Language Selection

English French German Italian Portuguese Spanish

Matrix Online (finally) jacks in

Filed under
Gaming

Nearly three years after it was first announced, The Matrix Online has finally gone...online. Copublishers Warner Bros. Interactive Entertainment and Sega announced today that the massively multiplayer online game is en route to retailers across North America, after being pushed back from its previously announced January 18 launch date. Originally, the game was to be published by Ubisoft. However, Ubi and Warner Bros. semi-amicably dissolved their deal in February 2004 for undisclosed reasons. Three months later at E3, Sega announced it would help distribute the game.

Developed by Warner Bros. Interactive Entertainment's now in-house studio, Monolith Productions, The Matrix Online is set in the titular artificial reality of The Matrix films. Players will create a character that belongs to one of three factions: Zion, the Machines, or the Merovingians. Each faction will be spotlighted in nine trailers for the game, three of which launched today on its official Web site. The game will feature many characters from the films, and it will also feature the voices and likenesses of original actors Laurence Fishburne (Morpheus), Monica Bellucci (Persephone), and Lambert Wilson (the Merovingian).

The Matrix Online is rated "T" for Teen and will retail for $49.99, with a subsequent monthly subscription fee of $14.99. Gamers who preordered the game got access to it three days ahead of the general public, and their in-game characters received an advanced-level "hyper jump" ability.
Until GameSpot's full review of The Matrix Online goes up next week, feel free to check out our previous coverage of the game.

Live links at gamespot.

More in Tux Machines

Today in Techrights

Uselessd: A Stripped Down Version Of Systemd

The boycotting of systemd has led to the creation of uselessd, a new init daemon based off systemd that tries to strip out the "unnecessary" features. Uselessd in its early stages of development is systemd reduced to being a basic init daemon process with "the superfluous stuff cut out". Among the items removed are removing of journald, libudev, udevd, and superfluous unit types. Read more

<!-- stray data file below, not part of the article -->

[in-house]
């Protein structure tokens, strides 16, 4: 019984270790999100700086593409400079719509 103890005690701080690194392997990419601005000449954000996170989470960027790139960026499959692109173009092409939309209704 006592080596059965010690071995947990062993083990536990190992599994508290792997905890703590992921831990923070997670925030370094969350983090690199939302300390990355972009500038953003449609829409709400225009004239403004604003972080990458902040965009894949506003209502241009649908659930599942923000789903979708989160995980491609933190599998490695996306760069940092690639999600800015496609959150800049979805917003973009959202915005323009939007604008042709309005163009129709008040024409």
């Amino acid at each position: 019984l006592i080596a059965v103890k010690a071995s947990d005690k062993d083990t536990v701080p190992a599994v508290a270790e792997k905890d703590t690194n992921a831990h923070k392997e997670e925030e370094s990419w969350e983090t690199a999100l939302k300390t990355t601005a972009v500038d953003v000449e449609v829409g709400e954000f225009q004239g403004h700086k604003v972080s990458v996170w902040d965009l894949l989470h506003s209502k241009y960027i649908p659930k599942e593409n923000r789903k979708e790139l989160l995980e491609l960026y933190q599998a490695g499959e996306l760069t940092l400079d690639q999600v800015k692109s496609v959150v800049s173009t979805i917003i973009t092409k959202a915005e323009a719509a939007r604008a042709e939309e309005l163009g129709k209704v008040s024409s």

Open source is not dead

I don’t think you can compare Red Hat to other Linux distributions because we are not a distribution company. We have a business model on Enterprise Linux. But I would compare the other distributions to Fedora because it’s a community-driven distribution. The commercially-driven distribution for Red Hat which is Enterprise Linux has paid staff behind it and unlike Microsoft we have a Security Response Team. So for example, even if we have the smallest security issue, we have a guaranteed resolution pattern which nobody else can give because everybody has volunteers, which is fine. I am not saying that the volunteers are not good people, they are often the best people in the industry but they have no hard commitments to fixing certain things within certain timeframes. They will fix it when they can. Most of those people are committed and will immediately get onto it. But as a company that uses open source you have no guarantee about the resolution time. So in terms of this, it is much better using Red Hat in that sense. It’s really what our business model is designed around; to give securities and certainties to the customers who want to use open source. Read more

10 Reasons to use open source software defined networking

Software-defined networking (SDN) is emerging as one of the fastest growing segments of open source software (OSS), which in itself is now firmly entrenched in the enterprise IT world. SDN simplifies IT network configuration and management by decoupling control from the physical network infrastructure. Read more